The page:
As medics worked alongside rescue workers to pull the living from the rubble after this year’s earthquake tragedy in Turkey, there was little delineation between the attention given to adults and that given to children. But their needs in times of crisis can be very different. Taking note of that difference, Hadassah staff have begun focusing on pediatric disaster management and are at the forefront of introducing it to the Israeli medical system.
“No one says ‘if there’ll be a huge earthquake in Israel,’ but rather ‘when’,” says Hadassah Pediatric Emergency Room specialist Dr. Lea Sarna Cahan. “We need to be ready.” Along with department head Dr. Saar Hashavia, Dr. Sarna Cahan just hosted Israel’s first symposium on pediatric disaster management. The Health Ministry, Magen David Adom, and several of the country’s hospitals were represented at the symposium.
Speaking at the event, Israel’s leading experts admitted that not enough is being done to prepare for treating children. Hadassah staff explained the particular needs of the young. “The most important thing from a psychological perspective is to make sure children know the event is over, that they can breathe and relax,” Dr. Fortunato Ben-Arroch, head of the Pediatric and Adolescent Post-Trauma Center Hadassah Mount Scopus, told participants. “We must explain everything to children at each step and not talk above their heads. It’s also imperative to limit their access to media.”
But even before treatment, hospital teams face challenges, as Emergency Medicine Department nurse Merav Kamer explains. “Just identifying a child can be a major task. Often, they will be unaccompanied, they don’t know their national ID number, they might be unable to speak or be too young to speak.”
Recent tragic events in Israel showed how difficult the process of identifying injured children can be. Israeli hospitals were inundated with ultra-Orthodox children after the crush on Mount Meron and when a gallery collapsed in a Jerusalem synagogue. “The boys were all dressed the same, they don’t have identifying jewelry or tattoos, and on religious holidays they aren’t carrying phones if they carry them at all,” explained Kamer.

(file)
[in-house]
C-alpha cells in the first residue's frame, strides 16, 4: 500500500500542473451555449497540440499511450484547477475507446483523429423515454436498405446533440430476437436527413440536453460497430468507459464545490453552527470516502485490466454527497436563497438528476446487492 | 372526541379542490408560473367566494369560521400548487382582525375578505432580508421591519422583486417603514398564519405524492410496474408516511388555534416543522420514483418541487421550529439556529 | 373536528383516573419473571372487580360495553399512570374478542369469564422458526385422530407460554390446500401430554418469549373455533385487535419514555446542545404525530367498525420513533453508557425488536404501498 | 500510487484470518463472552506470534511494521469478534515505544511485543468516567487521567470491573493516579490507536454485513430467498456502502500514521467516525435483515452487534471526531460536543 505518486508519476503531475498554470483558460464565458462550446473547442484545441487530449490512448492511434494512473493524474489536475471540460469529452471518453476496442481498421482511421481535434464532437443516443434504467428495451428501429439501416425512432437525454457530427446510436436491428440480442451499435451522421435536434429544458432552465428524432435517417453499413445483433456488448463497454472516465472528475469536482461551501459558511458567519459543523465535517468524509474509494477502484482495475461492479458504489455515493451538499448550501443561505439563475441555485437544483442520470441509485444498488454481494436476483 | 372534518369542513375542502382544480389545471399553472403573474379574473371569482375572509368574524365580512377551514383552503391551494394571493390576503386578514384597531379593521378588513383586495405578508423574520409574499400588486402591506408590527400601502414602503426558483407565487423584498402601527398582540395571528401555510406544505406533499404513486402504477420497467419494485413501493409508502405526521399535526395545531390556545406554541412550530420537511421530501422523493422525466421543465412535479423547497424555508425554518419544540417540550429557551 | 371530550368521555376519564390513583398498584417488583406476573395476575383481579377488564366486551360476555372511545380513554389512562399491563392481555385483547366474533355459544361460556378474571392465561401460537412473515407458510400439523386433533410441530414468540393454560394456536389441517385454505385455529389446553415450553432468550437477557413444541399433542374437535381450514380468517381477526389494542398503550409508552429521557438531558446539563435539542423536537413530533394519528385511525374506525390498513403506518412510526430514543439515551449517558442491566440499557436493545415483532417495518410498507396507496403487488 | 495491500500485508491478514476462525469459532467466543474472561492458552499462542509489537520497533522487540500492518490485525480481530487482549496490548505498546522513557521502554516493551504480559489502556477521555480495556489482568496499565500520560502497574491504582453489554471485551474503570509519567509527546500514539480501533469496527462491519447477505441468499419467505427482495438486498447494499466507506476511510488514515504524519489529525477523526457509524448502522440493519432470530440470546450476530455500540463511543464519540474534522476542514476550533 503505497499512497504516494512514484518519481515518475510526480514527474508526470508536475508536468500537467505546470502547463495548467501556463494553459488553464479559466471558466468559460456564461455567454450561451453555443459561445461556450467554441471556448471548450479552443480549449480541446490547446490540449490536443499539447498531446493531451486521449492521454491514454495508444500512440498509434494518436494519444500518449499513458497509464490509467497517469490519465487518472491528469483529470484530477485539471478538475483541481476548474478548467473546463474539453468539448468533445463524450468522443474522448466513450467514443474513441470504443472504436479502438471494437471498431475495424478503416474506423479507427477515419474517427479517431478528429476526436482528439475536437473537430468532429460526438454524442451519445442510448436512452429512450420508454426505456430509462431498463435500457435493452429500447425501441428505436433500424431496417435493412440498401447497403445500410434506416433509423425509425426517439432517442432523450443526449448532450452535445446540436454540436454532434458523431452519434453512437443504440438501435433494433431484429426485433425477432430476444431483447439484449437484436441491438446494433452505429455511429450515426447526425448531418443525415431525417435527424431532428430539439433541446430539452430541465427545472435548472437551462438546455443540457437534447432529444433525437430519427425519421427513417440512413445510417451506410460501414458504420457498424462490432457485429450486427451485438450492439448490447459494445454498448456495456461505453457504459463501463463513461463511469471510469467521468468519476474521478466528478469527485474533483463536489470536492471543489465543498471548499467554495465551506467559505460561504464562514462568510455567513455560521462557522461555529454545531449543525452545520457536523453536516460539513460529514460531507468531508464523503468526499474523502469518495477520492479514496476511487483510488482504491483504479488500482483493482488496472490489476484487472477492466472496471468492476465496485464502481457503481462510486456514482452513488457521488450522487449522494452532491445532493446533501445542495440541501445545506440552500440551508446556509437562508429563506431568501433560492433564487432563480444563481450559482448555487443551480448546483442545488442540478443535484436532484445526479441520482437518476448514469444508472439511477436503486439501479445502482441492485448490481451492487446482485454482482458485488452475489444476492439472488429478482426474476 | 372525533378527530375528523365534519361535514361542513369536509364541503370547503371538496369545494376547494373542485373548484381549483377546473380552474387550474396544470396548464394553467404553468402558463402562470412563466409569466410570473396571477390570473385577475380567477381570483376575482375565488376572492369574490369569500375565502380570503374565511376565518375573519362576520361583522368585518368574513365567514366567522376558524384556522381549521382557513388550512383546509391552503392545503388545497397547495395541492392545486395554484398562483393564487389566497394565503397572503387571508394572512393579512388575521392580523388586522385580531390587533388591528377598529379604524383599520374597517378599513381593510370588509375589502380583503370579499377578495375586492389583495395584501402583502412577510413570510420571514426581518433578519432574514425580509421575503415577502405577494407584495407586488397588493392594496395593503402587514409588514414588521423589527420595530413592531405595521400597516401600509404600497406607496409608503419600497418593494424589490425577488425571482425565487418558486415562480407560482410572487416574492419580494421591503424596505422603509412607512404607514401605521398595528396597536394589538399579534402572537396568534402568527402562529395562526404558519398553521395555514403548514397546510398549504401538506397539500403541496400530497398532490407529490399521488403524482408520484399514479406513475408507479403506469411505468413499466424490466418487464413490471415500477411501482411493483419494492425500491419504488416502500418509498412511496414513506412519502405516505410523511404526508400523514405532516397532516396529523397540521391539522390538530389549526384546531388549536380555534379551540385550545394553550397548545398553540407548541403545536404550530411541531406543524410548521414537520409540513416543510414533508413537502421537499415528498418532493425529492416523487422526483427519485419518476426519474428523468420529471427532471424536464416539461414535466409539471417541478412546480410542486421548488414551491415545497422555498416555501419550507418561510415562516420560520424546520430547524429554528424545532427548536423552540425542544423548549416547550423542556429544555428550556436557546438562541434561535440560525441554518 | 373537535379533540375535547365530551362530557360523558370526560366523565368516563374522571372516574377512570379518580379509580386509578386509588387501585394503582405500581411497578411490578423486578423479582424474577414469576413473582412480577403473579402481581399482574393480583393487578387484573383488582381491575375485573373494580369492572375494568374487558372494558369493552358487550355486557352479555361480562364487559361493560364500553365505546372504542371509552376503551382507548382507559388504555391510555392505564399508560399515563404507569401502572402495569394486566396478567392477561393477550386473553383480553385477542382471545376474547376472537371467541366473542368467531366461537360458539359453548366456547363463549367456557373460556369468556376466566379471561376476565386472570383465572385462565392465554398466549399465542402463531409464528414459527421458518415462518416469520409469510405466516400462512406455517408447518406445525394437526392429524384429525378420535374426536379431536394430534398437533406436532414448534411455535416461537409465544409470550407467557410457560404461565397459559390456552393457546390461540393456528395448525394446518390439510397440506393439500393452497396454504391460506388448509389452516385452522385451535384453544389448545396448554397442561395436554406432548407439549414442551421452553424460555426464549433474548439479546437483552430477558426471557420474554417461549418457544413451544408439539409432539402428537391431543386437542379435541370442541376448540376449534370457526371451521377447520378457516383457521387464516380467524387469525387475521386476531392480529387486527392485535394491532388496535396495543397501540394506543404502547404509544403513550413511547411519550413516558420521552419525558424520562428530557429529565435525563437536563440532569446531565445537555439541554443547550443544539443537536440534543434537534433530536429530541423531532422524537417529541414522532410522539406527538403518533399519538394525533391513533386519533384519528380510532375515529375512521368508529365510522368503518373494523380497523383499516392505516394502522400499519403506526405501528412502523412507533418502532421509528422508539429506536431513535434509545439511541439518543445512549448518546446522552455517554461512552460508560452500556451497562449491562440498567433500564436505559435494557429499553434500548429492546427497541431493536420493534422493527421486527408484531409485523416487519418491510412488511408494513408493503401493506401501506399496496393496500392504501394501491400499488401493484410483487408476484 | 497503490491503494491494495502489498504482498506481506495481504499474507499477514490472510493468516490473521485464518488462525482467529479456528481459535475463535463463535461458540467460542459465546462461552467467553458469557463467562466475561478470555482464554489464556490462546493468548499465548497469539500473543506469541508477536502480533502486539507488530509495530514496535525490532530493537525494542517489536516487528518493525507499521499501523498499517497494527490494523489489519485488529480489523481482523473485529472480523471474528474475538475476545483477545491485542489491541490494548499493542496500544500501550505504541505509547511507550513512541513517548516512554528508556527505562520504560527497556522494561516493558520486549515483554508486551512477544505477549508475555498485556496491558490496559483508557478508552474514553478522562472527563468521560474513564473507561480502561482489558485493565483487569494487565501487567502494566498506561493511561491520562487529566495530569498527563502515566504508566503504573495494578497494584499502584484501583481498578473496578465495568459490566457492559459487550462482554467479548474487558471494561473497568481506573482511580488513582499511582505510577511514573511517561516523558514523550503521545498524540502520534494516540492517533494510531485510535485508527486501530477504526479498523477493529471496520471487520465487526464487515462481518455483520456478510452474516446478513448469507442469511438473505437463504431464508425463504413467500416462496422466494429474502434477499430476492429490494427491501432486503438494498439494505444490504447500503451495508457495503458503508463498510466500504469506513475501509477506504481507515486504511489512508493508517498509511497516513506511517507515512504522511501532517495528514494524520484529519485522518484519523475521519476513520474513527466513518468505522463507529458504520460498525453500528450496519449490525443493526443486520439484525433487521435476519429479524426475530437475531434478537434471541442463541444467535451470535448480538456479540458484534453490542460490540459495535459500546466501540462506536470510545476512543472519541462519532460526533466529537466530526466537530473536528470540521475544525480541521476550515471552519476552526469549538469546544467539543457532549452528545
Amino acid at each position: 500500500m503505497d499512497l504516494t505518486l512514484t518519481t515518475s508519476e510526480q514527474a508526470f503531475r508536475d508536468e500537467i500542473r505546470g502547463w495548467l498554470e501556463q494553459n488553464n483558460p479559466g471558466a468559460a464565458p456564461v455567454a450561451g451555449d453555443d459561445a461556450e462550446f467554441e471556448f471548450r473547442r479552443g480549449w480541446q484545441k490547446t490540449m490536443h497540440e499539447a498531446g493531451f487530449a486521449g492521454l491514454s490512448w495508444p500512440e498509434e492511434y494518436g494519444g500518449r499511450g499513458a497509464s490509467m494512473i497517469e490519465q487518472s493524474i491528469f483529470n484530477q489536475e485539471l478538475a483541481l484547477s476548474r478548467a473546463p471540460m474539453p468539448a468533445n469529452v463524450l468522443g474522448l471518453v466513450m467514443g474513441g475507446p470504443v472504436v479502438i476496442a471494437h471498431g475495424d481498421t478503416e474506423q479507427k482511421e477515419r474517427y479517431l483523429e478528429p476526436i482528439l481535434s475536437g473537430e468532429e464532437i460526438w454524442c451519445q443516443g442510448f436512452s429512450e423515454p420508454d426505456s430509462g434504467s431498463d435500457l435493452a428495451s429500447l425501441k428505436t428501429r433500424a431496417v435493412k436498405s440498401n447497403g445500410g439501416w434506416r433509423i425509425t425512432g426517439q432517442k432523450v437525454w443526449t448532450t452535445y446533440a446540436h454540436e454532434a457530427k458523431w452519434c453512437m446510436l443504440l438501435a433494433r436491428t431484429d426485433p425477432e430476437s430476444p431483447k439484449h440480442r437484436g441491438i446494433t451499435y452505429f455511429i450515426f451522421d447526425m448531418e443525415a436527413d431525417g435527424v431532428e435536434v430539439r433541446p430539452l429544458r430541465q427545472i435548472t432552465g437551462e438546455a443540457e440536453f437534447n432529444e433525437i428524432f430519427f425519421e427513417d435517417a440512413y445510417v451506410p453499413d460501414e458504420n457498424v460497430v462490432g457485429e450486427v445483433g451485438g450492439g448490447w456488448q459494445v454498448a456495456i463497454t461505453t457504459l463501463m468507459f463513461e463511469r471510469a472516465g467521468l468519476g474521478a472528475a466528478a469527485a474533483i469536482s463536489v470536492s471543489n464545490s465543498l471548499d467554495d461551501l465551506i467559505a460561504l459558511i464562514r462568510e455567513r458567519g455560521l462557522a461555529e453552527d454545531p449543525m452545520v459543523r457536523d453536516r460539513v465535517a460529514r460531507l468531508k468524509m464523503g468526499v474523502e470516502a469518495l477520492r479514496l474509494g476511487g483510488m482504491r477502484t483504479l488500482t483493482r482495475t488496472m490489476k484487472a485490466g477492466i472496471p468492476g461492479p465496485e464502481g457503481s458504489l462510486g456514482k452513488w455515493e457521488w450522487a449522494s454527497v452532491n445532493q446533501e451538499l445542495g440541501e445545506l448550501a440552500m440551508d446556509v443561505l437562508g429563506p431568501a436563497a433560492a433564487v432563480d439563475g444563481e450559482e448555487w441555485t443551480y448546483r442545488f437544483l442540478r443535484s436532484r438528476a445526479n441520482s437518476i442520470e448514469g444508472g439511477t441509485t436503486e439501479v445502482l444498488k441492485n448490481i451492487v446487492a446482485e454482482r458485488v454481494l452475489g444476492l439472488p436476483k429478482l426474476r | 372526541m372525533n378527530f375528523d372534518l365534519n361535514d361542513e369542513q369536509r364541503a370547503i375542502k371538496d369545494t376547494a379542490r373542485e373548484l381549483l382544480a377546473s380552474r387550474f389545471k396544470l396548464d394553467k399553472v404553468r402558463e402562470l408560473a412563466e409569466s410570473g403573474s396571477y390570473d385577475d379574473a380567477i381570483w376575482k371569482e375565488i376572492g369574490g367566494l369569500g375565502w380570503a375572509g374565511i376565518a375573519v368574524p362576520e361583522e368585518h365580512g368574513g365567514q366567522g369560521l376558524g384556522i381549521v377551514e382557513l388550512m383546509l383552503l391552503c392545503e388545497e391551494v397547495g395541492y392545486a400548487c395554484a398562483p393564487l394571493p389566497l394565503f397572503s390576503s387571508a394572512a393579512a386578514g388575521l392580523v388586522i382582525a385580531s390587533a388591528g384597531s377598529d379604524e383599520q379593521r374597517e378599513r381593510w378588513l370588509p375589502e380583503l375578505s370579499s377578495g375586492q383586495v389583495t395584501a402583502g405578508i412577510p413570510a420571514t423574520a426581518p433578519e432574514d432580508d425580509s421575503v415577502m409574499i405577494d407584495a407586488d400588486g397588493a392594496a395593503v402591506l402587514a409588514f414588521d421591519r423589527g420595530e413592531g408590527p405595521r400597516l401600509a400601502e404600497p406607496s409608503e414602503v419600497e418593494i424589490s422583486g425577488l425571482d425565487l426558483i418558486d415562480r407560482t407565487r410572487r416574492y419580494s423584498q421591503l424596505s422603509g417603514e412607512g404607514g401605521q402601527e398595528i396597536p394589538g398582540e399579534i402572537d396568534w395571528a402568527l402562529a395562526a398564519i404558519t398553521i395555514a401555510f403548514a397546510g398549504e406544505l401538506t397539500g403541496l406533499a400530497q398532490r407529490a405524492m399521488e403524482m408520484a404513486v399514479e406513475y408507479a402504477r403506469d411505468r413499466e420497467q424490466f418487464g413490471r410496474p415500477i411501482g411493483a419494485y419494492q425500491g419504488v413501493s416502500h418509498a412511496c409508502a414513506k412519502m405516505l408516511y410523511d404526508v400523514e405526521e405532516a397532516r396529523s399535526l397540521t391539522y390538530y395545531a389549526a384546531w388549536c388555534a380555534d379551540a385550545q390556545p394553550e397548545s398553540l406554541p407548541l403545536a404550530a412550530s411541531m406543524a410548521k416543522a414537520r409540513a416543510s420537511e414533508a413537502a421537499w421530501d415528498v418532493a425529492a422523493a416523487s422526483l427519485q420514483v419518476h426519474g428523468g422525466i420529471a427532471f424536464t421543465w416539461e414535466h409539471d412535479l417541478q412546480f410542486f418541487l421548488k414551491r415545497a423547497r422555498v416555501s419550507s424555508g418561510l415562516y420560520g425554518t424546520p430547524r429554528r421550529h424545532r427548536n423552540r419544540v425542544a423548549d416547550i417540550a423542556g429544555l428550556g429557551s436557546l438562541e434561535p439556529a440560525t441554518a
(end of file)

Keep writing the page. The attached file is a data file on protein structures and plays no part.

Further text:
She told her audience of further challenges: Children hear everything that is said around their hospital bed, some run away during all the confusion in a hectic ward, and the vast majority of hospital staff are trained to treat adults, not children.
Doctors Hashavia and Sarna Cahan are now completing research on how the issue was tackled in practice in the first weeks of the war in Ukraine when thousands of children became refugees overnight. They are trying to establish how much pre-delegation training Israeli medics received, what psychological help they got, and more.
“It’s not just about the treatment of injuries,” says Dr. Sarna Cahan. “We need to learn about earthquakes, radiological threats, and other challenges in the field. Children comprise 30 percent of the world’s population. In some cities in Israel that figure can reach in excess of 50 percent. We need to tackle their needs.”
Hadassah’s push to promote pediatric disaster management is part of a broader policy, led by the new Pediatric Division Director Prof. Itai Shavit, to be Israel’s leading tertiary-care facility for pediatric emergency medicine.
“We’re very proud of the role Israel plays around the world,” says Dr. Sarna Cahan. “People know that because of terror attacks here, we have a great deal of experience.”
Hadassah is a leader in this field, and the doctors believe that the symposium is only the first step toward creating trailblazing expertise in this area at Hadassah during domestic and international crises.